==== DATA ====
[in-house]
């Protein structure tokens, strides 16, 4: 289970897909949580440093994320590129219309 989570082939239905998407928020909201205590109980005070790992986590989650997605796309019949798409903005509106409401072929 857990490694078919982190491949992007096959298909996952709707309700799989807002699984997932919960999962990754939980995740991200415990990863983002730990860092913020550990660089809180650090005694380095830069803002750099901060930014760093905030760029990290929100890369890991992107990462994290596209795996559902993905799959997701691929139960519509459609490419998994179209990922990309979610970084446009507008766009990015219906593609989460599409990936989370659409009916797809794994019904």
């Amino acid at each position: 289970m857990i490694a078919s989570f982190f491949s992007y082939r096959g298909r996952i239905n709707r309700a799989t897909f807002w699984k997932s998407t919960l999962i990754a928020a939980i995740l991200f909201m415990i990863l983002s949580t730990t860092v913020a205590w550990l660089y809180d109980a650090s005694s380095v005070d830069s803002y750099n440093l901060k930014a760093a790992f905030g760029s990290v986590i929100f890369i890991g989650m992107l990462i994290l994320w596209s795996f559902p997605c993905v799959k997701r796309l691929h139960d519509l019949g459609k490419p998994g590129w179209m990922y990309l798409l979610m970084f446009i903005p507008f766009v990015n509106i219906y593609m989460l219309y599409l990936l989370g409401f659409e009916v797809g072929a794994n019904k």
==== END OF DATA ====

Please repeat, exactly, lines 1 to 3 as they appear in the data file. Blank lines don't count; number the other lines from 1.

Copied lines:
[in-house]
């Protein structure tokens, strides 16, 4: 289970897909949580440093994320590129219309 989570082939239905998407928020909201205590109980005070790992986590989650997605796309019949798409903005509106409401072929 857990490694078919982190491949992007096959298909996952709707309700799989807002699984997932919960999962990754939980995740991200415990990863983002730990860092913020550990660089809180650090005694380095830069803002750099901060930014760093905030760029990290929100890369890991992107990462994290596209795996559902993905799959997701691929139960519509459609490419998994179209990922990309979610970084446009507008766009990015219906593609989460599409990936989370659409009916797809794994019904």
């Amino acid at each position: 289970m857990i490694a078919s989570f982190f491949s992007y082939r096959g298909r996952i239905n709707r309700a799989t897909f807002w699984k997932s998407t919960l999962i990754a928020a939980i995740l991200f909201m415990i990863l983002s949580t730990t860092v913020a205590w550990l660089y809180d109980a650090s005694s380095v005070d830069s803002y750099n440093l901060k930014a760093a790992f905030g760029s990290v986590i929100f890369i890991g989650m992107l990462i994290l994320w596209s795996f559902p997605c993905v799959k997701r796309l691929h139960d519509l019949g459609k490419p998994g590129w179209m990922y990309l798409l979610m970084f446009i903005p507008f766009v990015n509106i219906y593609m989460l219309y599409l990936l989370g409401f659409e009916v797809g072929a794994n019904k």